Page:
Kite tourists sit in the bus after they've finished flying (early), and get angry waiting for the kite fliers to get there. When the kite fliers eventually arrive, they apologise for holding everyone up, insincerely.
Kite tourists engage in voluminous correspondence with event organisers; send in dazzling kite photos and CVs, express great love for the host country and engage in long negotiations to maximise the support they receive. Kite fliers correspond minimally, tend to accept or decline invites on the basis of the first offer made and can be quite difficult to get photos and supporting material out of- on account of being too busy flying kites to get good photos.
And I'll add my contribution;
Kite tourists sit in their tent or go back to the hotel when flying conditions are difficult, but if there is a brief window of good useable wind, they'll demand that those who have endured and persisted though the worst, clear the sky so they can now fly their own kites without having to compete for space or spectator attention. Their rationale is that this is "only fair".
Of course, the kite tourist condition is a spectrum disorder:
At the bad end are blatant hospitality abusers who somehow wangle an invitation but make no pretence of flying- and at worst go off shopping or sightseeing (really true).
In the middle are fliers who have lost their passion and are trading on reputation and connections. As they see it, they've 'paid their dues' and are now collecting payment.
And at the 'mainly harmless' end are the great bulk of festival attenders who just need a reminder that kite events aren't a free lunch and that it's their job is to fill the sky with kites.
Am I not being a bit unfair here?
Another way to look at all this is as a willing buyer (the kite event organiser) and willing seller (the kite tourist) relationship, which I should keep my opinions out of.
Quite right too, event organisers are and should be the arbiters of who gets invited and what is required from them.
Except that almost all the organisers of state supported kite events that I know are privately distressed by what they see as the failure by many of their invitees to fulfil their side of the bargain. Not wishing to make enemies or to be less than perfect hosts prevents their saying so publicly.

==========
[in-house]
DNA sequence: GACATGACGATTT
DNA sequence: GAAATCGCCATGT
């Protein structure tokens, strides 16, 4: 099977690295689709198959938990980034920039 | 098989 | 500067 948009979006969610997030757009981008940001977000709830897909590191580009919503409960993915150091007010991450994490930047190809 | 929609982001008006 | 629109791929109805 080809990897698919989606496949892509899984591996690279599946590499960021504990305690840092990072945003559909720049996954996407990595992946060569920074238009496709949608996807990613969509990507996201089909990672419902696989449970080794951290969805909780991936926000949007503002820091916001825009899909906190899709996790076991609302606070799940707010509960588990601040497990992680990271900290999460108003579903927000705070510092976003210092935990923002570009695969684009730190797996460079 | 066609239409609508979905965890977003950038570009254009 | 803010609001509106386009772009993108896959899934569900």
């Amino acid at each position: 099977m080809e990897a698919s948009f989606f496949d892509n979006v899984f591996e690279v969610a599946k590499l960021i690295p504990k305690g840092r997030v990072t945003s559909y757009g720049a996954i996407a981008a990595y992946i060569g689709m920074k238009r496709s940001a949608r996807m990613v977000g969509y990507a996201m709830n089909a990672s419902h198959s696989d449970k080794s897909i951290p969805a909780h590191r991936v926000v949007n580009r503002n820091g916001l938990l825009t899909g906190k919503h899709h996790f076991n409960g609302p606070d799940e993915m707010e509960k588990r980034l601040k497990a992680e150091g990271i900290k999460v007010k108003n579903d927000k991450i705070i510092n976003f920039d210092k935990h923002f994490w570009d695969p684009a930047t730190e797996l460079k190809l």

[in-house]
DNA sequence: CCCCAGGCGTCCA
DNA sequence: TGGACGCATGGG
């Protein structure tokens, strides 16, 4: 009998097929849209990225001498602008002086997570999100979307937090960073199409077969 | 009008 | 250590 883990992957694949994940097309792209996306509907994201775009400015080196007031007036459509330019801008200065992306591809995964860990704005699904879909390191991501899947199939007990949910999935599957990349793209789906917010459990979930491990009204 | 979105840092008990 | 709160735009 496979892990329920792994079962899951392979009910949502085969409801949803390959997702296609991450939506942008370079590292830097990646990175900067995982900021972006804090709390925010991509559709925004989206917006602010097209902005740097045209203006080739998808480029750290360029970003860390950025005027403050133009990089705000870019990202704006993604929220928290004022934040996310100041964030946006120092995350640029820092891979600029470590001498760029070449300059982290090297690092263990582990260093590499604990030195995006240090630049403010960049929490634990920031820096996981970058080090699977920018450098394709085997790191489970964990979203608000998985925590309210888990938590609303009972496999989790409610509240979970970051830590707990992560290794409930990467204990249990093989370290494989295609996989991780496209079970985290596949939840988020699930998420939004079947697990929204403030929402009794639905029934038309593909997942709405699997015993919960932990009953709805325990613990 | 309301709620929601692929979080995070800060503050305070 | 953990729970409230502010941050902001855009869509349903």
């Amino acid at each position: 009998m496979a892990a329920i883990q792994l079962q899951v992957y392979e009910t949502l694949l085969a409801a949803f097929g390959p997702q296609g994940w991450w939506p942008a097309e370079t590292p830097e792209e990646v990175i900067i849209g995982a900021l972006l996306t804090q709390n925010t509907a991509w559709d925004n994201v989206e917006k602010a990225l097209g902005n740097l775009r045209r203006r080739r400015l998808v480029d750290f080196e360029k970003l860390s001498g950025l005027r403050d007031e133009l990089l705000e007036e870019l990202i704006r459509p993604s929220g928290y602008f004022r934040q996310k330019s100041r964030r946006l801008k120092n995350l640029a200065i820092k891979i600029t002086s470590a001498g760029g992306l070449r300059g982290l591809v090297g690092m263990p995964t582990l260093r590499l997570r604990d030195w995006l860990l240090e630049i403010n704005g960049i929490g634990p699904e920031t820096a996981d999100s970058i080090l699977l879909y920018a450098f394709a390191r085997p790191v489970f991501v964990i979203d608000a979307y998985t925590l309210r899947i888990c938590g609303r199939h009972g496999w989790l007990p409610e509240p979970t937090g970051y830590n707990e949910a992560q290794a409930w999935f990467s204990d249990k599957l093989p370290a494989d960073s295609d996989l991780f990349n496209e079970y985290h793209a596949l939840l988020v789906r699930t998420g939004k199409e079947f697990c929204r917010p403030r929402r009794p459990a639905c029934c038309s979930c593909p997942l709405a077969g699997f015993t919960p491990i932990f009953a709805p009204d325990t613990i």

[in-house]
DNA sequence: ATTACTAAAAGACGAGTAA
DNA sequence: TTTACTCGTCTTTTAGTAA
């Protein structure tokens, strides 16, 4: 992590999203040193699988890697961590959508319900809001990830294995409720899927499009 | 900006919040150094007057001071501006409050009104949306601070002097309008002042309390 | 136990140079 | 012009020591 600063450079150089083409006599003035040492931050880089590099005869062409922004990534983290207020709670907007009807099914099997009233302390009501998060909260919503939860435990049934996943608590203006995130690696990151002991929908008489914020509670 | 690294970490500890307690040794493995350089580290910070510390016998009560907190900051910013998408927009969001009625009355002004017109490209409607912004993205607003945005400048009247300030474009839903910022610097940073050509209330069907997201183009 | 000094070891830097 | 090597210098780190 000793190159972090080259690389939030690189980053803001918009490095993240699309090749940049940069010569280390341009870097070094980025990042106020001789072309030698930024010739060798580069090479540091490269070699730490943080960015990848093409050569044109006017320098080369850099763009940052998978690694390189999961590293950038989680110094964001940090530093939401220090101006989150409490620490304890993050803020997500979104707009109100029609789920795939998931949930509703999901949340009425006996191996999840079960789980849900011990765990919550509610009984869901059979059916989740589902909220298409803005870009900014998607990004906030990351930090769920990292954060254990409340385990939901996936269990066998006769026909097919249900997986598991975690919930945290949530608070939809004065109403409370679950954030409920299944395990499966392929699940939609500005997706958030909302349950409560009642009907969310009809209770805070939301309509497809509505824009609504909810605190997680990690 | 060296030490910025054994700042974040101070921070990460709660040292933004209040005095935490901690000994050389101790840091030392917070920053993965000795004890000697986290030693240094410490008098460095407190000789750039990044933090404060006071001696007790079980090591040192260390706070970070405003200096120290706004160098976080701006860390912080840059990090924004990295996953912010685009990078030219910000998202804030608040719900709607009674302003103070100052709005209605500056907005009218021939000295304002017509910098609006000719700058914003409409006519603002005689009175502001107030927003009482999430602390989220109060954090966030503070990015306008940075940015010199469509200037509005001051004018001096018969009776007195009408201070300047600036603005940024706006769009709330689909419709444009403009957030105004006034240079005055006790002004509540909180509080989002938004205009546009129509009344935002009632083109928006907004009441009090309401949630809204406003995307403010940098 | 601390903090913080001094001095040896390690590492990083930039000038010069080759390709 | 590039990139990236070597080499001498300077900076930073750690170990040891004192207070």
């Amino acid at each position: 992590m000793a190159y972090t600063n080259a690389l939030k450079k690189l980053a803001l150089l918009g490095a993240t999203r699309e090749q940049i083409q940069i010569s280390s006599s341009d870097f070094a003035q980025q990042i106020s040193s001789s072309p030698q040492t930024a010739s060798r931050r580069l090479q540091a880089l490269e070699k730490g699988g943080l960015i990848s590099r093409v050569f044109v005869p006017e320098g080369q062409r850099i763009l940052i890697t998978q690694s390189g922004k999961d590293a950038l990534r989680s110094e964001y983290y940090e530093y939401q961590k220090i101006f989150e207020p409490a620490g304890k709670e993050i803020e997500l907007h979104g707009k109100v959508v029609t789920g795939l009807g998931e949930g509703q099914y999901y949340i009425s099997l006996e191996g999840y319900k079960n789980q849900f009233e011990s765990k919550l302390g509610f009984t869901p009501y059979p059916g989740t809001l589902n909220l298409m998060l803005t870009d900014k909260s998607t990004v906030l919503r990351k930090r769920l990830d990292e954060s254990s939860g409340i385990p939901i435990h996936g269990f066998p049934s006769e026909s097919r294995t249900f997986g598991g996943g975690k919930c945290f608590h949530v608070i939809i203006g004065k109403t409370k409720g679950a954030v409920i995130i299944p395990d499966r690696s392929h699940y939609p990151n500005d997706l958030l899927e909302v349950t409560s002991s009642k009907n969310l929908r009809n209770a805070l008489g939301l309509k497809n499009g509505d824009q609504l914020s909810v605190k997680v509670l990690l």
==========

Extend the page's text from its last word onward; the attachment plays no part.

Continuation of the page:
Nor do event organisers like being judged by how many countries attend, knowing full well that this will result in less than the best kite flying, but very often their tourism authority sponsors base their support on this measure.
I'll see all you kite fliers at the next event then!
PETER LYNN, ASHBURTON, NEW ZEALAND, 1 AUGUST '16
Single skin update;
The blue 20m single skin Octopus continues to be the best single line kite I've ever designed or flown- though I still haven't confirmed that this is replicatable (but can't see why it won't be). The 30m Serpent version is also coming along well now, and will eventually be even better I think- because its single tail is less inclined to snag things than the linked Octopus tentacles do.
1Skin 66 and especially 67(black), do seem less susceptible to superstability (the tendency to lean to one side or the other in stronger winds) than earlier versions. 67 has a turbulator to prevent airflow fully attaching to the top surface in very strong winds (see photo and 3 below).
The superstability problem may very well be inherent in the upward pointing moment of the 1Skin's weight acting below its centre of lift being insufficient to overcome aerodynamic forces in stronger winds. This theory is supported by the single skin Octopus's not being subject to superstability, presumably because their centre of gravity is proportionally further rearward relative to their centre of lift. If this is true, finding a complete solution for the 1Skins will be difficult. Undoubtedly though, there are changes that can be made that will push the onset of superstability further up the range.